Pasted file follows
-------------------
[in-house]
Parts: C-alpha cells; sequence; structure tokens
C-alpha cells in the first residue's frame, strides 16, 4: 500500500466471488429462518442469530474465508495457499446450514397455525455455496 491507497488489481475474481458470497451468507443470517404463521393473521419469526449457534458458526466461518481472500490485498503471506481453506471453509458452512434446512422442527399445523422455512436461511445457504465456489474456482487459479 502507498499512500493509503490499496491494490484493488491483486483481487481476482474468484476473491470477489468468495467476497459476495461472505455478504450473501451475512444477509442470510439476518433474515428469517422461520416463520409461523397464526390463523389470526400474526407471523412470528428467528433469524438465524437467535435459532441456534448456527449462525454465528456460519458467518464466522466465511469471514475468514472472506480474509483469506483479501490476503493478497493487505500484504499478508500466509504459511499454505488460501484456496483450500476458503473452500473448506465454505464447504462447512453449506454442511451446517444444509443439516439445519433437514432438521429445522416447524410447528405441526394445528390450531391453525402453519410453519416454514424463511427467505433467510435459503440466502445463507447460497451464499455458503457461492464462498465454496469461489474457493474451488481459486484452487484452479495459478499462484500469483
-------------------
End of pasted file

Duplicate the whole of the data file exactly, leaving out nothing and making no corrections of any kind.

[in-house]
Parts: C-alpha cells; sequence; structure tokens
C-alpha cells in the first residue's frame, strides 16, 4: 500500500466471488429462518442469530474465508495457499446450514397455525455455496 491507497488489481475474481458470497451468507443470517404463521393473521419469526449457534458458526466461518481472500490485498503471506481453506471453509458452512434446512422442527399445523422455512436461511445457504465456489474456482487459479 502507498499512500493509503490499496491494490484493488491483486483481487481476482474468484476473491470477489468468495467476497459476495461472505455478504450473501451475512444477509442470510439476518433474515428469517422461520416463520409461523397464526390463523389470526400474526407471523412470528428467528433469524438465524437467535435459532441456534448456527449462525454465528456460519458467518464466522466465511469471514475468514472472506480474509483469506483479501490476503493478497493487505500484504499478508500466509504459511499454505488460501484456496483450500476458503473452500473448506465454505464447504462447512453449506454442511451446517444444509443439516439445519433437514432438521429445522416447524410447528405441526394445528390450531391453525402453519410453519416454514424463511427467505433467510435459503440466502445463507447460497451464499455458503457461492464462498465454496469461489474457493474451488481459486484452487484452479495459478499462484500469483